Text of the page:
Building the Web, One Spec at a Time

I’m admittedly being a bit glib in my title. Can innovation and advancement of the web platform occur at all, given the temporal straight jacket that standards bodies sometimes impose? There are certainly proprietary platforms that leverage the web (Flash and Silverlight) and developers do happily bivouac in them, building some fairly compelling stuff. Some even argue that these proprietary platforms push the envelope more than what the web can do by itself, given the stagnancy of standards bodies.

But let’s talk about the web platform. Stagnant, really? Innovation at Mozilla ultimately manifests itself as innovation for the web platform. Let’s leave the intricacies of the standards process for another discussion — it isn’t ideal, and big questions about consortia (like W3C and ECMA) are probably valid ones. Great ideas are vetted for interoperability in forums such as the WHATWG, and the W3C’s WebApps WG, and we browser vendors deliver as rapidly as feasible on implementations (some are slower than others — you know who you are). Both IE8 Beta and Firefox 3 now support postMessage, for example, so talk of AJAX methodologies being stagnant ought to be revisited. And support of Canvas2D in browsers such as Opera, Safari, and Firefox results in stellar innovations such as processing.js, which — any “open platform” chauvinism on my part notwithstanding — gives Flash a royal run for its money.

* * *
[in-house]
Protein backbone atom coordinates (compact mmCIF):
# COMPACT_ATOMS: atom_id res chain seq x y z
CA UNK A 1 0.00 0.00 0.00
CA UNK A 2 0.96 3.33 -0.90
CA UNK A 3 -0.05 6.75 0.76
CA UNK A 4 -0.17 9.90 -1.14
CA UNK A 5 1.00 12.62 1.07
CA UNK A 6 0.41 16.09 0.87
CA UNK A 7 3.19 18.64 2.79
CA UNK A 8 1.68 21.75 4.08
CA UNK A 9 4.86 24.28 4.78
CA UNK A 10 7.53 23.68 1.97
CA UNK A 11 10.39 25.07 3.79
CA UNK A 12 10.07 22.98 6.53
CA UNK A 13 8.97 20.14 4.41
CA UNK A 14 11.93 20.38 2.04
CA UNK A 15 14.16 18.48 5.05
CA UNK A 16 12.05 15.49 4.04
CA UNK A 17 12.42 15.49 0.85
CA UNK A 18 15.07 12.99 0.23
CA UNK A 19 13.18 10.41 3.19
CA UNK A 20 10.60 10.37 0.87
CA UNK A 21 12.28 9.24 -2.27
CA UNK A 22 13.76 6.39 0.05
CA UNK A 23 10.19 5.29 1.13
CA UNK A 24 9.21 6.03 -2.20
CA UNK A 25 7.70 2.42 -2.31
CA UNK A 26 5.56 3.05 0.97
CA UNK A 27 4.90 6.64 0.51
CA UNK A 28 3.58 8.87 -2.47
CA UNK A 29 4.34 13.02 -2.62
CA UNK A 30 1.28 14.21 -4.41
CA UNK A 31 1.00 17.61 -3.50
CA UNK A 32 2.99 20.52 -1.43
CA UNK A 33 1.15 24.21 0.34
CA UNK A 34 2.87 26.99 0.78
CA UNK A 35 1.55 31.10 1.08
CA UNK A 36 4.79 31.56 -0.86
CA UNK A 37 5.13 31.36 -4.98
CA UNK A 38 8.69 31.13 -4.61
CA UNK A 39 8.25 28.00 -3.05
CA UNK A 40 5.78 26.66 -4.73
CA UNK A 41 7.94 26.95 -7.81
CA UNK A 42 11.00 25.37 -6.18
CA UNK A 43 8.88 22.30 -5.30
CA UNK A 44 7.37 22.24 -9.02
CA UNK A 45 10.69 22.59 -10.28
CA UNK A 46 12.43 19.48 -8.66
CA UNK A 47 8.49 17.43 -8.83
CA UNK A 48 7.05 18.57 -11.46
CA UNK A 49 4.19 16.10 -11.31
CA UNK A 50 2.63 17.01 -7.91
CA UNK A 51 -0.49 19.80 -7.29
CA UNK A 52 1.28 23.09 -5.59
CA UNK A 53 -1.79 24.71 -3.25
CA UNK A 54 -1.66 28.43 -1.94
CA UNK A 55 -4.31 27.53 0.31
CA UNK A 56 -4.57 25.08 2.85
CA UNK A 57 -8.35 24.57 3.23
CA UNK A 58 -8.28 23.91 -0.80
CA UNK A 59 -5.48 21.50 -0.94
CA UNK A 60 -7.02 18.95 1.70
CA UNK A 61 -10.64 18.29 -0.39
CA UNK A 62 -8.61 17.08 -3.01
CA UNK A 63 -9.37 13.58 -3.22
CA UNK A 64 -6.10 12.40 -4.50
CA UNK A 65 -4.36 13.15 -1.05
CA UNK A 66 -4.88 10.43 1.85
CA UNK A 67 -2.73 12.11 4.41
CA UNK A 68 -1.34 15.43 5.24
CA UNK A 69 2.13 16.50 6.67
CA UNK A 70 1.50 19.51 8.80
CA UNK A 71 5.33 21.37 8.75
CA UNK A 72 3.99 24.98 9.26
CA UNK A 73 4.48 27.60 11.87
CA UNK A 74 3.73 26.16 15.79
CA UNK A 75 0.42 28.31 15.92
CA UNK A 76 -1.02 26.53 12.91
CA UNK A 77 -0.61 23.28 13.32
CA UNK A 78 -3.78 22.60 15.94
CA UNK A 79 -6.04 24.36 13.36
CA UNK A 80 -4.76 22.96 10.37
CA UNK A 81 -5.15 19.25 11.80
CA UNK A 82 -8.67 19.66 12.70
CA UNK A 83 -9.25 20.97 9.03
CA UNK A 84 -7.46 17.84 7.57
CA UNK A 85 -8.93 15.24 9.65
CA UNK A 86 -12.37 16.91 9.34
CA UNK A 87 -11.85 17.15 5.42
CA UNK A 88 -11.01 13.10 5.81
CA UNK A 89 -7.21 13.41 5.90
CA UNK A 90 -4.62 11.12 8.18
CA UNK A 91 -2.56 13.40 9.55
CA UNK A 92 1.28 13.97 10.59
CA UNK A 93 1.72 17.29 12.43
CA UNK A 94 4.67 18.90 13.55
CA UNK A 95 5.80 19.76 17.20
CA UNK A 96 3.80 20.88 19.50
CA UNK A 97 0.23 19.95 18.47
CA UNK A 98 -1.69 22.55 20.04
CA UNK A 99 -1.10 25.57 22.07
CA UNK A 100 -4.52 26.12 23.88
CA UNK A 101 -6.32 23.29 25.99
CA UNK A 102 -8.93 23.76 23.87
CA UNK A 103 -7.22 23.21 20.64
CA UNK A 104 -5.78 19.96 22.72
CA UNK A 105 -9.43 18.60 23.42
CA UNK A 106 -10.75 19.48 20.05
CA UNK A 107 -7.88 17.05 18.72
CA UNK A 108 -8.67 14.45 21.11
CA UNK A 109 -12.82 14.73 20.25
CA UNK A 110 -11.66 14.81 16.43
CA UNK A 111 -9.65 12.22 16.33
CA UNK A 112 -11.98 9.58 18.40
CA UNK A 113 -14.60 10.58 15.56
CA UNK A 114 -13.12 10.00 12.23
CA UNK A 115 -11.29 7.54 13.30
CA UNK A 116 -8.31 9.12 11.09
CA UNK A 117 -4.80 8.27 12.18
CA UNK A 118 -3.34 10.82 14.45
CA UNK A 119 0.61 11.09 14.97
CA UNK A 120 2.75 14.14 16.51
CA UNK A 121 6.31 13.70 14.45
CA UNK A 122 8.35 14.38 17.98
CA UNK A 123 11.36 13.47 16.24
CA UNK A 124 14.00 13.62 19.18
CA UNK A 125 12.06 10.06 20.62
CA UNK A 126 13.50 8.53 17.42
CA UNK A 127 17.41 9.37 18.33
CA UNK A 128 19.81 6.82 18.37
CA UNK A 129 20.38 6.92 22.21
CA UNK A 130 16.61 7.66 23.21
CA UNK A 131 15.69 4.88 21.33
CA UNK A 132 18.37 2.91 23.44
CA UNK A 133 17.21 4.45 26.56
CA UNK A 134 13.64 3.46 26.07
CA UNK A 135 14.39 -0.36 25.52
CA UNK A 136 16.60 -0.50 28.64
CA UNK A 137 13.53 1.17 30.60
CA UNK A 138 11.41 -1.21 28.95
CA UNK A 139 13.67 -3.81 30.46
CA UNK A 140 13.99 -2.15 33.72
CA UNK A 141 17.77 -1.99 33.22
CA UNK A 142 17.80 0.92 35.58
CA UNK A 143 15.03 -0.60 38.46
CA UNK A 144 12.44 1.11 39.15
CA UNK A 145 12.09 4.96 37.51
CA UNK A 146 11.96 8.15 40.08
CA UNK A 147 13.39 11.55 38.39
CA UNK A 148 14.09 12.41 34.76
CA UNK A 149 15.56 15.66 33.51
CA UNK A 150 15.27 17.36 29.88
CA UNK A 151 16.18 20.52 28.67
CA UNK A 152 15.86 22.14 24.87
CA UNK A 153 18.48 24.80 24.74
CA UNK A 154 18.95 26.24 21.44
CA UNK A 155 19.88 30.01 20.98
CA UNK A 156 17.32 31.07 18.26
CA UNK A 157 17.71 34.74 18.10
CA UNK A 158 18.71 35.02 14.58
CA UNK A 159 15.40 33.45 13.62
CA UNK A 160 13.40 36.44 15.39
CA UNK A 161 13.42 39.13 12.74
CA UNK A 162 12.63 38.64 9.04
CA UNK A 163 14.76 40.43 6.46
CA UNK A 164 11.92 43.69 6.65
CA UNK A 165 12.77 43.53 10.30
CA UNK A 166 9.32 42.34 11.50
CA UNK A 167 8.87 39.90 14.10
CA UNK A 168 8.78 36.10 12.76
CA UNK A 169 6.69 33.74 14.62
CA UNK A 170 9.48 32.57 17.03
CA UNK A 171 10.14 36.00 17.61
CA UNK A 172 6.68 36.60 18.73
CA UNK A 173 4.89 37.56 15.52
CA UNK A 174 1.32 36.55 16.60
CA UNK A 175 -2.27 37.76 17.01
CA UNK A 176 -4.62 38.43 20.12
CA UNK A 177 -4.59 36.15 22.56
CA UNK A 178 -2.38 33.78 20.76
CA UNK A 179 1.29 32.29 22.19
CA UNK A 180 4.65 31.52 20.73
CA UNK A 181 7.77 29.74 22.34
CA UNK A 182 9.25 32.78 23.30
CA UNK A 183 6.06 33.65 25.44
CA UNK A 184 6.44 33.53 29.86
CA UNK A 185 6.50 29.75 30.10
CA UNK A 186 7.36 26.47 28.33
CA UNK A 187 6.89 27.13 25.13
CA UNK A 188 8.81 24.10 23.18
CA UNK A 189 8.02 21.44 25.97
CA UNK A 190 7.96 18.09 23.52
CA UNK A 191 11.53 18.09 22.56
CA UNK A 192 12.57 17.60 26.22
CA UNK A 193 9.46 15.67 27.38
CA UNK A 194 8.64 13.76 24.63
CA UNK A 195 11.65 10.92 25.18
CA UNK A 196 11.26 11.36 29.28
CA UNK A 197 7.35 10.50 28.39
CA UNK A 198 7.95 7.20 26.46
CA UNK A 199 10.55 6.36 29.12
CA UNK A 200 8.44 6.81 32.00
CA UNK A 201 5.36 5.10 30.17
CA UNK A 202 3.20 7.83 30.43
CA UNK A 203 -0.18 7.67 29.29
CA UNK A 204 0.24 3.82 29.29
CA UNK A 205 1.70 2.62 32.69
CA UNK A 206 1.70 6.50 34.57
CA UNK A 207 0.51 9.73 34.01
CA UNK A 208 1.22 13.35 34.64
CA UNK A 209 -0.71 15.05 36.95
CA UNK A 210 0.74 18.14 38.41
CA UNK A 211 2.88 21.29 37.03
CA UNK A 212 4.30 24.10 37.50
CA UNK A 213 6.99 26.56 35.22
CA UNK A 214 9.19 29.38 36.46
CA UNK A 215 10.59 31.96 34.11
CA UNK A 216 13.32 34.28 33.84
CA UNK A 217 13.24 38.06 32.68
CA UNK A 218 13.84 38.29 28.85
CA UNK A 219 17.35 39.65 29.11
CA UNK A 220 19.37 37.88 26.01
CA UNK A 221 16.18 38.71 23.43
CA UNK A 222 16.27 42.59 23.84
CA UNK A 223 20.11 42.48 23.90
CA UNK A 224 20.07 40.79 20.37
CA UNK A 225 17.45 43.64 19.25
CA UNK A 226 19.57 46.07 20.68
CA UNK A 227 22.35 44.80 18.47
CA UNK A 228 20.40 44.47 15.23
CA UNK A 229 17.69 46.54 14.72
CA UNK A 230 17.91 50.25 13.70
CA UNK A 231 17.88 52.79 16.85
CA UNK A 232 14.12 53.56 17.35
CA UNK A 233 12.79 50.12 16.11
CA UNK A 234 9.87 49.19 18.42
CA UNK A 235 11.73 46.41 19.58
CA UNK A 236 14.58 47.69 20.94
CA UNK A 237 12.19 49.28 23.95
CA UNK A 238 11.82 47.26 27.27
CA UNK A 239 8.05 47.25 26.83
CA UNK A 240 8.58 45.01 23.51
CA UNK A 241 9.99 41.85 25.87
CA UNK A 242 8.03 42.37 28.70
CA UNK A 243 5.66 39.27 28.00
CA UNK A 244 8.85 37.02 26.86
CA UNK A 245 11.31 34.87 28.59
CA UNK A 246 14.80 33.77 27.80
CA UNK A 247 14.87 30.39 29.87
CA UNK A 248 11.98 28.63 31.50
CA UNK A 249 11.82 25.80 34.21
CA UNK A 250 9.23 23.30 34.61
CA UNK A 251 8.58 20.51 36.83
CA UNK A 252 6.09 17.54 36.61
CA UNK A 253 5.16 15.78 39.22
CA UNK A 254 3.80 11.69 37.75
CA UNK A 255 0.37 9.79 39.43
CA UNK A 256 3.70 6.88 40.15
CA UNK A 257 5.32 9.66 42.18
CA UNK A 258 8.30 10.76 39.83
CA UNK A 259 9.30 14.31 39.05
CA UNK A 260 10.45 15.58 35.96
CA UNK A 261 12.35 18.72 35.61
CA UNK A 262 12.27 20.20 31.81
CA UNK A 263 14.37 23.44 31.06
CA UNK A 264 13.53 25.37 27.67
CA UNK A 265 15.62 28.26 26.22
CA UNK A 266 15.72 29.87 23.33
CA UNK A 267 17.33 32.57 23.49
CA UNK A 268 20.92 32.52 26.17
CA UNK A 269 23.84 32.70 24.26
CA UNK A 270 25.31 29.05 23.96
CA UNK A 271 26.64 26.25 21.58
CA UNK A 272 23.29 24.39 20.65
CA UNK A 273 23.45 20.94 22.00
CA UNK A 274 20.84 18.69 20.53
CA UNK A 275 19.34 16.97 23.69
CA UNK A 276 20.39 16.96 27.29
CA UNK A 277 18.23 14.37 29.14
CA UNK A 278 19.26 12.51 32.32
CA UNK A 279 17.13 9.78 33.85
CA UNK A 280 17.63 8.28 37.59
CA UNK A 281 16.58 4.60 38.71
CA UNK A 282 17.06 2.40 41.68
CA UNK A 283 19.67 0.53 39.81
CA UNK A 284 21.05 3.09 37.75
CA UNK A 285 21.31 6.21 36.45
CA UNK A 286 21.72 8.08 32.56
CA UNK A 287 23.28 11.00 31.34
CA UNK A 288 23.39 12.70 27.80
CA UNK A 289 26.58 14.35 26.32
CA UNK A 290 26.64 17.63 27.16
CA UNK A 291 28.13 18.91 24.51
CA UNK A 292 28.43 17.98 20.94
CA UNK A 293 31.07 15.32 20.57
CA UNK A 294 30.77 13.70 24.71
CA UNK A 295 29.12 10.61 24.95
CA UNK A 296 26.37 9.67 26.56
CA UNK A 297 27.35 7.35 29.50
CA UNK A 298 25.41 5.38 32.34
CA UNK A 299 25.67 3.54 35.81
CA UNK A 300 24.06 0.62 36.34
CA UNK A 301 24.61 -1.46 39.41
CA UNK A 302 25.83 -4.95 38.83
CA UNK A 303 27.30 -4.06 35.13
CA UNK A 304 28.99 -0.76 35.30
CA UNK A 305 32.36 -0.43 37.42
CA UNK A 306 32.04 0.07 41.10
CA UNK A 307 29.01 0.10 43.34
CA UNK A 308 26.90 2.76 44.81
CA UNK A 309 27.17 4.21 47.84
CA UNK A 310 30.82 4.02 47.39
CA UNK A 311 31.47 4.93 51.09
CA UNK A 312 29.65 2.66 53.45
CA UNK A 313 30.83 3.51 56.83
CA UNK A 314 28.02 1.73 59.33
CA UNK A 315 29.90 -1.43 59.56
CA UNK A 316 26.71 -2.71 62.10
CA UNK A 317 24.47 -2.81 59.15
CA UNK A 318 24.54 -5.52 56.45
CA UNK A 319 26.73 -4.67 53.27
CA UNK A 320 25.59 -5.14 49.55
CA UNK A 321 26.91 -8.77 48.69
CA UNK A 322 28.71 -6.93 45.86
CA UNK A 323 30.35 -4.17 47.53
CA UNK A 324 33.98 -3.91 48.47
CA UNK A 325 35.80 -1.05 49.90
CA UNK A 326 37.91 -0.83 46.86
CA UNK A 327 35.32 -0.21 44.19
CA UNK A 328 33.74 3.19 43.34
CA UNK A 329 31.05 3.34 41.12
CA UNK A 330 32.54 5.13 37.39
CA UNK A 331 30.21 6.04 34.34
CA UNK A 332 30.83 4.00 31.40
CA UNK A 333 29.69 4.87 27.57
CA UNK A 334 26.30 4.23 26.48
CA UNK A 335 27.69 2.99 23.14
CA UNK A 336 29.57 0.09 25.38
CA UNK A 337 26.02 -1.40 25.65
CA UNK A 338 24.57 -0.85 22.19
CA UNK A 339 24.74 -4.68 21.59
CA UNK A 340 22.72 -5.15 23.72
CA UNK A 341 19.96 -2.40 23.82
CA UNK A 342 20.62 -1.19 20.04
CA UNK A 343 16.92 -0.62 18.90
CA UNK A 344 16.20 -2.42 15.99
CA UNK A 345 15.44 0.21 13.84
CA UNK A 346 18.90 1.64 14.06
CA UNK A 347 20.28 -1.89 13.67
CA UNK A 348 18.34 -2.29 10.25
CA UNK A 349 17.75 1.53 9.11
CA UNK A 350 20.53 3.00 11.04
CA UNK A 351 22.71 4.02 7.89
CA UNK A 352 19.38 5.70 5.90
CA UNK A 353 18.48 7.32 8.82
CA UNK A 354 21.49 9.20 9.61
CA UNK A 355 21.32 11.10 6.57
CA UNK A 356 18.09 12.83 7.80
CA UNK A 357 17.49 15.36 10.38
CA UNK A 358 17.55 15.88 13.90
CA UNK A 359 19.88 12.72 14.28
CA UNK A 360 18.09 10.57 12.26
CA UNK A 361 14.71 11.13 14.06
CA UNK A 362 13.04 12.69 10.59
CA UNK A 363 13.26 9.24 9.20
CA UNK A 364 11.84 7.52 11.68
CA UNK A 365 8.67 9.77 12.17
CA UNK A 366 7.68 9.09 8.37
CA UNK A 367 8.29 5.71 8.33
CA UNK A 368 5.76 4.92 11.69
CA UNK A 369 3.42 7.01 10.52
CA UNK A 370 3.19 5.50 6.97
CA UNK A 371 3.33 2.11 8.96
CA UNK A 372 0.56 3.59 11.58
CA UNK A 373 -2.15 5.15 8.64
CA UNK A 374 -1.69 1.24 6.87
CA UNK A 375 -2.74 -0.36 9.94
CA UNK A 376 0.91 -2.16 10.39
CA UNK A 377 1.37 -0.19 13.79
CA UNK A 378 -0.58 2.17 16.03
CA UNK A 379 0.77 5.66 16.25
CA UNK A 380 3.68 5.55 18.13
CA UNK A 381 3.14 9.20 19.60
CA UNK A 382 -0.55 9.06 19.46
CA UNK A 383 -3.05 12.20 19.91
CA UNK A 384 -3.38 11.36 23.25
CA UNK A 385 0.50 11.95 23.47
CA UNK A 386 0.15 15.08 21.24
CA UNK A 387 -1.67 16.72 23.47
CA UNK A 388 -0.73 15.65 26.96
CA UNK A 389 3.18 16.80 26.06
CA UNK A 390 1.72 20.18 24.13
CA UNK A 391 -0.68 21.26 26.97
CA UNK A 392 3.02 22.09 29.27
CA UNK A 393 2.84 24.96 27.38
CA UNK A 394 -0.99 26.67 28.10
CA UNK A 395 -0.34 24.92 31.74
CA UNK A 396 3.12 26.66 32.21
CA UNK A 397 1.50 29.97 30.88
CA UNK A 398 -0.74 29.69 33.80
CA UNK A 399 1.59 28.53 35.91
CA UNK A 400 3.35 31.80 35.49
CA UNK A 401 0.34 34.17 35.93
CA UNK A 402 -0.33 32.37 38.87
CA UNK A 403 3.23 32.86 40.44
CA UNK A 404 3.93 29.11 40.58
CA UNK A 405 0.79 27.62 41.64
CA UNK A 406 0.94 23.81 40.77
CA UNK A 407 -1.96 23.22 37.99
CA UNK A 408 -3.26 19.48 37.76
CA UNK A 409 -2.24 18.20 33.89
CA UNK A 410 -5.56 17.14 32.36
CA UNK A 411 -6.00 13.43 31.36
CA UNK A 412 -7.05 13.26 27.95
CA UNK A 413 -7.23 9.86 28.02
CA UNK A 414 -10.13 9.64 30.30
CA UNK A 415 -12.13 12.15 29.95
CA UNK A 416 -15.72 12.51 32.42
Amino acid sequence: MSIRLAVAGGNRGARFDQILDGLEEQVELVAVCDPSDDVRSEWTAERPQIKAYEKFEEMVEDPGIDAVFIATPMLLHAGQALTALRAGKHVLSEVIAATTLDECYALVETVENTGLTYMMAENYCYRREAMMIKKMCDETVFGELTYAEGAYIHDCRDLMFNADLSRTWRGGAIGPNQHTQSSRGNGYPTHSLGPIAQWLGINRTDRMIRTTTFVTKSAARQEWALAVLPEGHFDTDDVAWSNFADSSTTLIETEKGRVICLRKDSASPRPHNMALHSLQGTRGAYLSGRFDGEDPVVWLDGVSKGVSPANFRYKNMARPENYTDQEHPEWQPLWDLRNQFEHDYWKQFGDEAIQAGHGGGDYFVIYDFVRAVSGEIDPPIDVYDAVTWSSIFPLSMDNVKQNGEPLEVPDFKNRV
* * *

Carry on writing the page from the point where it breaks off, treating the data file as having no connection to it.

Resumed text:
Mozilla’s involvement in standards encompasses enhancements to JavaScript, graphics, and APIs for new capabilities. Below is a breakdown of the work that will eventually be a part of the web platform. Don’t stop and stare for too long — there is nothing stagnating here :-)